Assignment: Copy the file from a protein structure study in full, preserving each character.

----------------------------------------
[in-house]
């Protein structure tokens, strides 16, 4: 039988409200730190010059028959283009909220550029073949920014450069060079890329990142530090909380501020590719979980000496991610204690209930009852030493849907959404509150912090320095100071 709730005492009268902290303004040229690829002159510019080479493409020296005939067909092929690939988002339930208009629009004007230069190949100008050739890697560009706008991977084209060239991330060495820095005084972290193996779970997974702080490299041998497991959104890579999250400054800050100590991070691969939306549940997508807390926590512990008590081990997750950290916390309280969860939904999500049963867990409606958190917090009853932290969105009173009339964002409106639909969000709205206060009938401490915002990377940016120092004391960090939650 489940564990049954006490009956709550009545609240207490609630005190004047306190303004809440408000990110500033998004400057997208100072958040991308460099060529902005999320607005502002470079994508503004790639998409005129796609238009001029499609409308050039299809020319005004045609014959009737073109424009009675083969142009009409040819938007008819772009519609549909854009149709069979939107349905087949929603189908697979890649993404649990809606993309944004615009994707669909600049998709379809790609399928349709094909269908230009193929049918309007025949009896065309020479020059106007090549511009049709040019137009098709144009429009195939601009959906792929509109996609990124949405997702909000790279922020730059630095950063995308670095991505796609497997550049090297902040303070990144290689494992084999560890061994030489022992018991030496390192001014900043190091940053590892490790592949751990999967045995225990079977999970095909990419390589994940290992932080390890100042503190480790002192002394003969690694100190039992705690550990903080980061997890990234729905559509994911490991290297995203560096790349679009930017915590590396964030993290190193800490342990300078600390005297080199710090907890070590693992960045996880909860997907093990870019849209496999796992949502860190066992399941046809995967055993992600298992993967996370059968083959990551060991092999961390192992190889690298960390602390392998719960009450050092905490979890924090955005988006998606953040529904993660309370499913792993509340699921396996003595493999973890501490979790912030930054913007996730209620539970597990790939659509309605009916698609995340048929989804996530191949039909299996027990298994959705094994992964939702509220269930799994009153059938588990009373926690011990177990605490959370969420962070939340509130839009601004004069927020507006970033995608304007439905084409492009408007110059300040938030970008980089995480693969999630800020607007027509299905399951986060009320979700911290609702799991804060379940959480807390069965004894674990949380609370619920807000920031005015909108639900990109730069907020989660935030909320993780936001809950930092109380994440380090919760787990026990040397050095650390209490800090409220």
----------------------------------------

[in-house]
């Protein structure tokens, strides 16, 4: 039988409200730190010059028959283009909220550029073949920014450069060079890329990142530090909380501020590719979980000496991610204690209930009852030493849907959404509150912090320095100071 709730005492009268902290303004040229690829002159510019080479493409020296005939067909092929690939988002339930208009629009004007230069190949100008050739890697560009706008991977084209060239991330060495820095005084972290193996779970997974702080490299041998497991959104890579999250400054800050100590991070691969939306549940997508807390926590512990008590081990997750950290916390309280969860939904999500049963867990409606958190917090009853932290969105009173009339964002409106639909969000709205206060009938401490915002990377940016120092004391960090939650 489940564990049954006490009956709550009545609240207490609630005190004047306190303004809440408000990110500033998004400057997208100072958040991308460099060529902005999320607005502002470079994508503004790639998409005129796609238009001029499609409308050039299809020319005004045609014959009737073109424009009675083969142009009409040819938007008819772009519609549909854009149709069979939107349905087949929603189908697979890649993404649990809606993309944004615009994707669909600049998709379809790609399928349709094909269908230009193929049918309007025949009896065309020479020059106007090549511009049709040019137009098709144009429009195939601009959906792929509109996609990124949405997702909000790279922020730059630095950063995308670095991505796609497997550049090297902040303070990144290689494992084999560890061994030489022992018991030496390192001014900043190091940053590892490790592949751990999967045995225990079977999970095909990419390589994940290992932080390890100042503190480790002192002394003969690694100190039992705690550990903080980061997890990234729905559509994911490991290297995203560096790349679009930017915590590396964030993290190193800490342990300078600390005297080199710090907890070590693992960045996880909860997907093990870019849209496999796992949502860190066992399941046809995967055993992600298992993967996370059968083959990551060991092999961390192992190889690298960390602390392998719960009450050092905490979890924090955005988006998606953040529904993660309370499913792993509340699921396996003595493999973890501490979790912030930054913007996730209620539970597990790939659509309605009916698609995340048929989804996530191949039909299996027990298994959705094994992964939702509220269930799994009153059938588990009373926690011990177990605490959370969420962070939340509130839009601004004069927020507006970033995608304007439905084409492009408007110059300040938030970008980089995480693969999630800020607007027509299905399951986060009320979700911290609702799991804060379940959480807390069965004894674990949380609370619920807000920031005015909108639900990109730069907020989660935030909320993780936001809950930092109380994440380090919760787990026990040397050095650390209490800090409220």